2)

Administering a tranquilizer intravenously every 2 hours as prescribed

3)

Delivering oxygen at 6 L/min via nasal cannula

4)

Maintaining complete bed rest in a quiet, dimly lit room

____ 19. A patient complains of an impaired sense of smell. Which cranial nerve might have been affected?

1)

Trigeminal

2)

Glossopharyngeal

3)

Olfactory

4)

Vagus

____ 20. Which intervention is helpful when caring for a patient with impaired vision?

1)

Suggest the patient use bright overhead lighting.

2)

Advise the patient to avoid wearing sunglasses when outdoors.

3)

Do not offer large-print books, as this may embarrass the patient.

4)

Place the patients eyeglasses within easy reach.

____ 21. A patient tells the nurse that since taking a medication he has suffered from excessively dry mouth. Which of the following assessments would be needed in order to plan interventions for that symptom?

1)

Asking the patient if foods taste different now

2)

Checking the patients sense of smell

3)

Having the patient stand to check for balance

4)

Assessing for a history of seizures

Multiple Response

Identify one or more choices that best complete the statement or answer the question.

____ 1. For a particular patient, it has become essential to minimize the risk of further damage to the auditory nerve. Which of the following medications may need to be discontinued if the patient is taking them? Choose all that are correct.

1)

Furosemide, a diuretic

2)

Digoxin, a cardiotonic

3)

Famotidine, an antiacid

4)

Aspirin, an analgesic

____ 2. Which factors in a health history place a patient at risk for hearing loss? Choose all that apply.

1)

Being an older adult

2)

Childhood chickenpox

3)

Frequent otitis media

4)

Diabetes mellitus

____ 3. The nurse caring in the intensive care unit suspects that one of her patients is experiencing sensory overload. Which findings(s) has/have aroused her suspicion? Choose all that apply.

1)

Disorientation

2)

Restlessness

3)

Hallucinations

4)

Depression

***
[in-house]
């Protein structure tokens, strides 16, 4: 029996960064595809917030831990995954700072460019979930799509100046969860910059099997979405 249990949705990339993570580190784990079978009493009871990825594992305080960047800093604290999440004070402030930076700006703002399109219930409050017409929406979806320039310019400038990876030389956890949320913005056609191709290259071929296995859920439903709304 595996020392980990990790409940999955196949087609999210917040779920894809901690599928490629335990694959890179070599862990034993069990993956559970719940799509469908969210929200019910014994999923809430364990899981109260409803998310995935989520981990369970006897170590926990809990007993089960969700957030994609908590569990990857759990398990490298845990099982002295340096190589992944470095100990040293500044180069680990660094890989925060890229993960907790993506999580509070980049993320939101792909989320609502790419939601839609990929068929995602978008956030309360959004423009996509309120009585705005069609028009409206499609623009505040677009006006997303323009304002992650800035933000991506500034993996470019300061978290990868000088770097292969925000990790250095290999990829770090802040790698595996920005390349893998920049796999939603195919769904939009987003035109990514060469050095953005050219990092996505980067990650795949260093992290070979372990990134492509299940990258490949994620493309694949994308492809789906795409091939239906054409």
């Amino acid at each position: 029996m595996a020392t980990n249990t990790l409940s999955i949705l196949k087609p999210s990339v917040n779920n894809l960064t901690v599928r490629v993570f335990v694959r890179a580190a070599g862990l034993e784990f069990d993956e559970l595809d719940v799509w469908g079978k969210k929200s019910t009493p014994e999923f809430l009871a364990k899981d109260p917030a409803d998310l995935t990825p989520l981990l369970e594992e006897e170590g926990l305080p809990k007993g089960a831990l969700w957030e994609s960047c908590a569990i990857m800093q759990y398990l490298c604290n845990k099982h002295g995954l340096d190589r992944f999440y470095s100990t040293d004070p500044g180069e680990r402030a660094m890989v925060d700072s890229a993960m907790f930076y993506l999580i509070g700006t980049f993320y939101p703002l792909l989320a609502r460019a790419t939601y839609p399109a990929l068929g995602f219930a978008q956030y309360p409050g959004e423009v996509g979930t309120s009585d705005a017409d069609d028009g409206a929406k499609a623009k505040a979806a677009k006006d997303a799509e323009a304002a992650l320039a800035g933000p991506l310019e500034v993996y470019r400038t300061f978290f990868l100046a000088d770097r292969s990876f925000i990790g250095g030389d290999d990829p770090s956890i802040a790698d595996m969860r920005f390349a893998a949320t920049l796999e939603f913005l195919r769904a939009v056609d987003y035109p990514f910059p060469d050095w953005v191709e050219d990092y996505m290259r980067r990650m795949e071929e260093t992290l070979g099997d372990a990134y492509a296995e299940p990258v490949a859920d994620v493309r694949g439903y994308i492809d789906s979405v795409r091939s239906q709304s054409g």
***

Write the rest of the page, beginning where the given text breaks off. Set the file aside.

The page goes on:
____ 4. Which action(s) can the nurse take to prevent sensory overload? Choose all that apply.

1)

Leave the television on to block out other noises.

2)

Minimize unnecessary light in the patients room.

3)

Plan care to provide uninterrupted periods of sleep.

4)

Speak calmly with a moderate voice volume.

____ 5. For an unconscious patient, which of the following interventions are necessary to provide for patient safety? Choose all that apply.

1)

Talk to the patient as you provide care.

2)

Incorporate more touch in the plan of care.

3)

Give frequent eye care if blink reflex is absent.

4)

Keep the side rails up and bed in low position.

Chapter 29. Sensory Perception

Answer Section

MULTIPLE CHOICE

1. ANS: 2

Photoreceptors located in the retina of the eyes detect visible light. Proprioceptors in the skin, muscles, tendons, ligaments, and joint capsules coordinate input to enable an individual to sense the position of the body in space. Chemoreceptors are located in the taste buds and epithelium of the nasal cavity. They play a role in taste and smell. Thermoreceptors in the skin detect variations in temperature. Mechanoreceptors in the skin and hair follicles detect touch, pressure, and vibration.

PTS: 1 DIF: Easy REF: V1, p. 707

KEY: Nursing process: Assessment | Client need: PHSI | Cognitive level: Application

2. ANS: 1

The reticular activating system, located in the brainstem, controls consciousness and alertness. The cerebellum maintains muscle tone, coordinates muscle movement, and controls balance. The thalamus is a relay system for sensory stimuli. The hypothalamus controls body temperature.

PTS: 1 DIF: Easy REF: V1, p. 707

KEY: Client need: HPM | Cognitive level: Recall

3. ANS: 2

Exposure to voices, music, and ambient sound helps develop the infants auditory nervous system. Cuddling, feeding, and soothing provide comfort and pleasure and teach the infant about his external environment.

PTS: 1 DIF: Easy REF: V1, p. 709

KEY: Nursing process: Evaluation | Client need: HPM | Cognitive level: Recall

4. ANS: 4

The nurse should document excessively dry mouth as xerostomia. Exophthalmos is abnormal bulging of the eyeballs that commonly occurs with thyrotoxicosis. Anosomia is losing the sense of smell. Insomnia is inability to sleep.

PTS: 1 DIF: Moderate REF: V1, p. 713

KEY: Nursing process: Interventions | Client need: PHSI | Cognitive level: Comprehension

5. ANS: 3

The patient with impaired tactile perception is unable to perceive touch, pressure, heat, cold, or pain, placing him at risk for injury. Self-Care Deficit, Impaired Adjustment, and Activity Intolerance are also likely to be appropriate for this patient, but are not as high a priority as Risk for Injury. Risk for Injury is directly related to safety, which must always be a priority.

PTS: 1 DIF: Moderate REF: V1, p. 714 | V2, p. 699

KEY: Nursing process: Diagnosis | Client need: PHSI | Cognitive level: Analysis

6. ANS: 1